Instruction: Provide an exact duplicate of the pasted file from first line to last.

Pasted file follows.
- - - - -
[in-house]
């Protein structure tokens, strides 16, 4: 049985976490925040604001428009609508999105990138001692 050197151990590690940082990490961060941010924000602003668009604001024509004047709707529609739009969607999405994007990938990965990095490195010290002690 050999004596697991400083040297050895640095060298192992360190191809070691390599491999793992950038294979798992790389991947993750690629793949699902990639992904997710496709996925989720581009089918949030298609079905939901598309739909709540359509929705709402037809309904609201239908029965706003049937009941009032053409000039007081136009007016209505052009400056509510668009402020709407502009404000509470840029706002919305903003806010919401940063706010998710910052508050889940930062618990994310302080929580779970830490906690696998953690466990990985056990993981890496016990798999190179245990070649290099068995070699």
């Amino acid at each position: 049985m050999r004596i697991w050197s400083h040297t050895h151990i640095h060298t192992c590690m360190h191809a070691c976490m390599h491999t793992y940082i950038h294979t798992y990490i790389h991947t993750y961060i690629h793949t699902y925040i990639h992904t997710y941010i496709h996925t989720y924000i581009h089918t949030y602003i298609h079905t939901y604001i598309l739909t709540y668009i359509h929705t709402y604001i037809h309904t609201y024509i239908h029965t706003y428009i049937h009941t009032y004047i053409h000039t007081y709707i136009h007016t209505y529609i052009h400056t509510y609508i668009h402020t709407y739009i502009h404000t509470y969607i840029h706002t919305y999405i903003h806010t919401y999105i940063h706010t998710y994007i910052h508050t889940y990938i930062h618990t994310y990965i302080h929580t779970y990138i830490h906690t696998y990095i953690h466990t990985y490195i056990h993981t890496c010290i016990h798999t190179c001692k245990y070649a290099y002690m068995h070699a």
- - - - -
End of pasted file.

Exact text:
[in-house]
């Protein structure tokens, strides 16, 4: 049985976490925040604001428009609508999105990138001692 050197151990590690940082990490961060941010924000602003668009604001024509004047709707529609739009969607999405994007990938990965990095490195010290002690 050999004596697991400083040297050895640095060298192992360190191809070691390599491999793992950038294979798992790389991947993750690629793949699902990639992904997710496709996925989720581009089918949030298609079905939901598309739909709540359509929705709402037809309904609201239908029965706003049937009941009032053409000039007081136009007016209505052009400056509510668009402020709407502009404000509470840029706002919305903003806010919401940063706010998710910052508050889940930062618990994310302080929580779970830490906690696998953690466990990985056990993981890496016990798999190179245990070649290099068995070699």
């Amino acid at each position: 049985m050999r004596i697991w050197s400083h040297t050895h151990i640095h060298t192992c590690m360190h191809a070691c976490m390599h491999t793992y940082i950038h294979t798992y990490i790389h991947t993750y961060i690629h793949t699902y925040i990639h992904t997710y941010i496709h996925t989720y924000i581009h089918t949030y602003i298609h079905t939901y604001i598309l739909t709540y668009i359509h929705t709402y604001i037809h309904t609201y024509i239908h029965t706003y428009i049937h009941t009032y004047i053409h000039t007081y709707i136009h007016t209505y529609i052009h400056t509510y609508i668009h402020t709407y739009i502009h404000t509470y969607i840029h706002t919305y999405i903003h806010t919401y999105i940063h706010t998710y994007i910052h508050t889940y990938i930062h618990t994310y990965i302080h929580t779970y990138i830490h906690t696998y990095i953690h466990t990985y490195i056990h993981t890496c010290i016990h798999t190179c001692k245990y070649a290099y002690m068995h070699a």